PGS reviews proposed Nigerian CG rating system

Recently, PGS Advisors completed an independent evaluation of the proposed Nigerian Corporate Governance Rating System (CGRS). In an ambitious endeavor, the Nigerian Stock Exchange and the Convention on Business Integrity in Nigeria have partnered to develop the CGRS for listed companies. The overarching goal of the CGRS is to influence and change the national corporate governance culture, thereby improving the overall perception of and trust in Nigerian capital market and business practices. Achieving this goal will be instrumental in accomplishing the secondary objectives of enhancing the access of Nigerian companies to international capital markets and offering well-governed companies a platform for differentiation.

We find that the index setup and methodology chosen should serve the CGRS well in achieving its goals. After the test phase in 2014, participation for all listed companies will be mandatory. This will give the rating credibility since companies cannot pick and choose to participate. The chosen rating criteria are an adequate blend of Nigerian and international standards, with the explicit aim of evolving over the years to make them progressively harder to meet. In addition, the CGRS has developed a unique three-component rating setup, consisting of a corporate compliance, a director fiduciary awareness and a corporate integrity component. With the explicit addition of a focus on actual company practices and corporate integrity, of special importance in the Nigerian context of course, the CGRS setup is unique in the international context. The plans for the setup of the CGRS also contain a well-thought through selection process for the evaluators engaged in the CGRS rating process which should  – in theory – work well to prevent conflicts of interest and protect the integrity of the rating process. The proposed governance structure with one steering board and three specialized committees is elaborate when compared to other corporate governance indices, but seems appropriate to ensure the credibility, transparency and integrity of the rating system.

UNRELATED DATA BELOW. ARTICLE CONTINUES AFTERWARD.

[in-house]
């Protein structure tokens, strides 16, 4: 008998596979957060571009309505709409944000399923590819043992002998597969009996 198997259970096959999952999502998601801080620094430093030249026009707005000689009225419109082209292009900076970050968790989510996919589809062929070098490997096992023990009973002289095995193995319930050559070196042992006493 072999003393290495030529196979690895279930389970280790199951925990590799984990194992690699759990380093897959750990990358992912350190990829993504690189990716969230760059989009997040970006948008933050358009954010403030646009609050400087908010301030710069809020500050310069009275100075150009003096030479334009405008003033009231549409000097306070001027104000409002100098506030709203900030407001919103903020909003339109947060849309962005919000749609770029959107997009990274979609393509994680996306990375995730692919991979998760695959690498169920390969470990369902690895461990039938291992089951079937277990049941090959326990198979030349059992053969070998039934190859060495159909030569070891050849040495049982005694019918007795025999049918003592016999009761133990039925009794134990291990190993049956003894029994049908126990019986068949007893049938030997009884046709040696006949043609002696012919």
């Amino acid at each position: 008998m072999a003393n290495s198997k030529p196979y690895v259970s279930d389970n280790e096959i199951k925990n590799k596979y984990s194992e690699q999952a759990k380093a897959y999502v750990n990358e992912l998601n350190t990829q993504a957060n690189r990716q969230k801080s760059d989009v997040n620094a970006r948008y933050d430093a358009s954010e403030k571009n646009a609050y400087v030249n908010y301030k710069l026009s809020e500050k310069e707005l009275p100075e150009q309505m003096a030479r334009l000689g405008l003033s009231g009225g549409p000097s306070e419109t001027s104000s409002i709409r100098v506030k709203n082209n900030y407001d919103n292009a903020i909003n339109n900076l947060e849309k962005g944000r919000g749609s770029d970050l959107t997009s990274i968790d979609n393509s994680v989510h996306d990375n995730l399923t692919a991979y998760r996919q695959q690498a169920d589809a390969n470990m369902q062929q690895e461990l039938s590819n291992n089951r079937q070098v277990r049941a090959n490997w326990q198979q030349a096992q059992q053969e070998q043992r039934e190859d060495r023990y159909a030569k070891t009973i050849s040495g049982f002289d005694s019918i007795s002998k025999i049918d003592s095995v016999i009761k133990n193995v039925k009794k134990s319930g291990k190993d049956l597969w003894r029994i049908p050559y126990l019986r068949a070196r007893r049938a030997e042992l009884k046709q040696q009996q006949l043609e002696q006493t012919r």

In our previous studies of corporate governance indices we have noted the critical importance of transparent communication about an index’s setup and results. Given the complex CGRS setup, including the incorporation of non-public information in the corporate integrity rating component and the generally negative perception of Nigerian business practices, a very high level of index transparency is crucial for the CGRS. The planned comprehensive disclosure of the full methodology and rating results on a singular website would put the CGRS ahead of all existing corporate governance stock exchange indices by a wide margin. In fact, of the currently existing six stock exchange indices based on rating corporate governance, none discloses the individual company rating results.

The success of the CGRS hinges on the successful implementation of its well-conceptualized setup. We are looking forward to see the completion of the pilot phase with volunteering companies later this year and the subsequent launch of the CGRS. An increasing number of stock exchanges is in the process of launching indices incorporating corporate governance factors, often as part of a sustainability index also factoring in environmental and social factors. The Moscow Stock exchange is still planning to launch Novy Rynok some time in 2014 and the Santiago Stock Exchange in Chile has just commissioned a feasibility study for a sustainability index.  In what is a growing number of stock exchanges with indices incorporating corporate governance factors, the CGRS has the potential to stand out for the transparency of its setup and the attempt to measure implementation.